We split up again, Eitan walking along the hillside looking for more rat snakes, and the rest of us heading for the water to search for wood turtles.

The herping was slow. Scott cut inland and hacked his way through the chest-high weeds and briars on the flood plain, Simon walked upstream along the bank, and I went downstream. Simon reported finding a toadlet (Bufo species), I think we all saw pickerel frogs (Rana palustris), but no turtles.

I did try a trip into their world. I was a little uneasy at first about the current, but I waded out and realized pretty quickly that I could swim against it, at least in that relatively slow section of the stream. Although I turned up no turtles, I did enjoy seeing some fish. Again with the fish! I know, this is a herping blog, but there is something cool about trout, previously just dark shapes in the water, turning broadside into beautiful creatures hovering a few feet away. I was able to determine that trout indeed can swim faster than I can. I thought I could give a strong kick and touch one, but however close I could get was still a safe distance for them. They could see and feel me coming, and with a quick flick of the tail took off.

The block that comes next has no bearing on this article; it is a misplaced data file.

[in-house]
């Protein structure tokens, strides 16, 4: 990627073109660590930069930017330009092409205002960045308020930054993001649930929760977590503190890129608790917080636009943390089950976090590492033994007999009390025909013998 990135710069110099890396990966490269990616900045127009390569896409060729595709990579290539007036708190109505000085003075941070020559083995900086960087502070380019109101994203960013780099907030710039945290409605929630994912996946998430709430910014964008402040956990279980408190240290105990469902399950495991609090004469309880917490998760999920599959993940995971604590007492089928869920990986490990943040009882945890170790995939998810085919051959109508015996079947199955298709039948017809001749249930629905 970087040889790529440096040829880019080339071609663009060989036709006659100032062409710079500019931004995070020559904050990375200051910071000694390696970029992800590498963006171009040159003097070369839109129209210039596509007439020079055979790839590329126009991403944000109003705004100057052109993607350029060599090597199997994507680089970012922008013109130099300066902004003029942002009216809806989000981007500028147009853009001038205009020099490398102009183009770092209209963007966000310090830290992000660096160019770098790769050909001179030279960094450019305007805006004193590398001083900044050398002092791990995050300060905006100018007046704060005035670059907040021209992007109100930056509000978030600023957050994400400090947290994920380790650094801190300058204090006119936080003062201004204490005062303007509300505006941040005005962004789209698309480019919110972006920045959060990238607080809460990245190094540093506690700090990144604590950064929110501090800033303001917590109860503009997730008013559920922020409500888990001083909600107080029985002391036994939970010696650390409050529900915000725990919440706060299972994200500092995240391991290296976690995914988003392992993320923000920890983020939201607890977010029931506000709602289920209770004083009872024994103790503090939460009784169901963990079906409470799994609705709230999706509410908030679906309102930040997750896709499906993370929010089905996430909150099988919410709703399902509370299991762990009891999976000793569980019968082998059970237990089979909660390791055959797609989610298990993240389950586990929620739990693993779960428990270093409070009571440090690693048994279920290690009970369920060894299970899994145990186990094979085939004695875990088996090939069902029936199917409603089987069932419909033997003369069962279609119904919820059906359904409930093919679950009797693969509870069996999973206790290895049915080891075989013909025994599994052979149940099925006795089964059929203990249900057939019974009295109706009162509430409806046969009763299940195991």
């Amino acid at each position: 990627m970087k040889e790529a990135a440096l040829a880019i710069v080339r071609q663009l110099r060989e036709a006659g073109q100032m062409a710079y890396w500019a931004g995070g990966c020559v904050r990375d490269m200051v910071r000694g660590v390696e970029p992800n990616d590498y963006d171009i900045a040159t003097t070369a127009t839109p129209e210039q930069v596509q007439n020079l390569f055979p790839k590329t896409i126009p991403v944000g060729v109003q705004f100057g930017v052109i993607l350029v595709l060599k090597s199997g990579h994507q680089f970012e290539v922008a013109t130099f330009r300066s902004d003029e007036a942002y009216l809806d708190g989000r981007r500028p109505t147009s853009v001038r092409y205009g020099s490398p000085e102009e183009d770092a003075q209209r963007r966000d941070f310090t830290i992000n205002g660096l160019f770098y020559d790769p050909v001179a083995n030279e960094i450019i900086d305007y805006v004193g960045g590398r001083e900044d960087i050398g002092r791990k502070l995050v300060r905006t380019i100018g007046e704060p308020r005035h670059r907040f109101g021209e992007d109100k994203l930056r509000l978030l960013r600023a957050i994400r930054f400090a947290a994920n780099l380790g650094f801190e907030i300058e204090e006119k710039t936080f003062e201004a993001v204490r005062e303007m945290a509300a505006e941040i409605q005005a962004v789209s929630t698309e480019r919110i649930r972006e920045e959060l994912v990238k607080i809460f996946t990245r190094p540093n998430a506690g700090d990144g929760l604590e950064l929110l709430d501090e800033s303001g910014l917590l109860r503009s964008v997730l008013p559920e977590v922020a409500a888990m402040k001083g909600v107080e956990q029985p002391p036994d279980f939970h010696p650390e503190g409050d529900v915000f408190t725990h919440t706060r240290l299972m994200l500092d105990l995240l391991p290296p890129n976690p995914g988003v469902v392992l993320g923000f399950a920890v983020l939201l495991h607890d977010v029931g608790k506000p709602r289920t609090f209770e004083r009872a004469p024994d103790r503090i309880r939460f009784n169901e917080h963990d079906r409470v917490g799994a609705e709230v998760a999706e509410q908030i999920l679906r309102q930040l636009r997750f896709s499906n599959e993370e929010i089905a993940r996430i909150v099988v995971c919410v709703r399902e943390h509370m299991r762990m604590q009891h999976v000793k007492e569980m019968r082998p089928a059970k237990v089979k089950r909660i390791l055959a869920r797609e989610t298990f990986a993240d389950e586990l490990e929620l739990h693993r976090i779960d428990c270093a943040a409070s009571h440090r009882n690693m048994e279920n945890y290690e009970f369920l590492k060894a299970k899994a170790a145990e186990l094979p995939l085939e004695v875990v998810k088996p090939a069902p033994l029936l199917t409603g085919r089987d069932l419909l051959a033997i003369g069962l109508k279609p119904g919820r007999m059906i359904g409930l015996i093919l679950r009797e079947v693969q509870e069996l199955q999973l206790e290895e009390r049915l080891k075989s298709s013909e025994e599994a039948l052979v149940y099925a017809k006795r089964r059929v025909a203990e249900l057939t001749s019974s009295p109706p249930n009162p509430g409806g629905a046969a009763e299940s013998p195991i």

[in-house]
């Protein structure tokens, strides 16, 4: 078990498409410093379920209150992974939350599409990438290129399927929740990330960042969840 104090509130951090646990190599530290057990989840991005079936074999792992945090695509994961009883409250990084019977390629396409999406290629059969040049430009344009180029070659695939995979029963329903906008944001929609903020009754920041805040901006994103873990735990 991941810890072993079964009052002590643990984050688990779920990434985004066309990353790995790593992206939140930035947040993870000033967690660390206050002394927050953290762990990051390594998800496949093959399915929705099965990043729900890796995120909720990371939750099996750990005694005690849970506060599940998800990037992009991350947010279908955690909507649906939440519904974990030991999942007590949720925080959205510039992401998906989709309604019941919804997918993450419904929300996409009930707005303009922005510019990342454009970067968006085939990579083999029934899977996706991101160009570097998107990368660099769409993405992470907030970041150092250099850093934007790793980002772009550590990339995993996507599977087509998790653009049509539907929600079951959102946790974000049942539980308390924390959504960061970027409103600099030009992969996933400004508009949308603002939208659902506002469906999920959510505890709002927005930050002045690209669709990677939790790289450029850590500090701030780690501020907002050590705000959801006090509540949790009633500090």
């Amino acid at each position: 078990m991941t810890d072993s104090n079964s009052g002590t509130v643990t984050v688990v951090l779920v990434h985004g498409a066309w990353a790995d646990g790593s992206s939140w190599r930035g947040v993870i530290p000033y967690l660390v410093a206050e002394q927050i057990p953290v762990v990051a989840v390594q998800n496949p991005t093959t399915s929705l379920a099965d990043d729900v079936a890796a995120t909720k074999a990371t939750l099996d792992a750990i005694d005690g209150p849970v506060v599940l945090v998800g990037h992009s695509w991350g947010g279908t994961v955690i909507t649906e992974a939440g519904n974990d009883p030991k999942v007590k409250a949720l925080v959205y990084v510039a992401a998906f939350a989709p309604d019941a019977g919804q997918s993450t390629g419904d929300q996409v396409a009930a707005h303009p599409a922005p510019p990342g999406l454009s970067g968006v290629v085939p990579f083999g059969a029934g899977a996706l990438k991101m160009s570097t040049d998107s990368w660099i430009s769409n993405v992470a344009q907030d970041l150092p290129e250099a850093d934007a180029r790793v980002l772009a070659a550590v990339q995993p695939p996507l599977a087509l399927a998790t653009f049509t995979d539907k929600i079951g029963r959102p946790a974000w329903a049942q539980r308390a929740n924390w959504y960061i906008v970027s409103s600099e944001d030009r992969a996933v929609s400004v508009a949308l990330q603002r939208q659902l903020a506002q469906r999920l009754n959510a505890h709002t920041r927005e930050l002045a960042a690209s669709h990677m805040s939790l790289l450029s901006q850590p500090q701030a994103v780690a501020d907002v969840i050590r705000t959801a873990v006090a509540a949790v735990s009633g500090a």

I might have had a shot at the carp. I hadn’t figured on carp that far into the middle of the state, but as I swam over some of the deeper holes (10 ft?) I saw leg-sized fish swimming away below me (but no turtles).

We had one more stop in us, and we headed for a lake. Scott saw a large, unidentified turtle (I think a snapper – Chelydra serpentina) trudging through the water, and we all saw a few painted turtles (Chrysemys p. picta) and frogs – pickerel, bull, and green. The highlight of this part of the trip was a yearling painted turtle. I couldn’t even see what Scott was talking about, but when I handed him a net, he scooped out this little guy. It’s covered in mud, but you can get some sense of the beautiful pattern these have as youngsters.


1 wood frog

- 1 redback salamander

- 6 green frog

- 3 bull frog

- 1 dead black rat snake

- 2 longtailed salamanders

- 1 American toad

- 1 northern ringneck snake

- 2 pickerel frog

- 3 painted turtle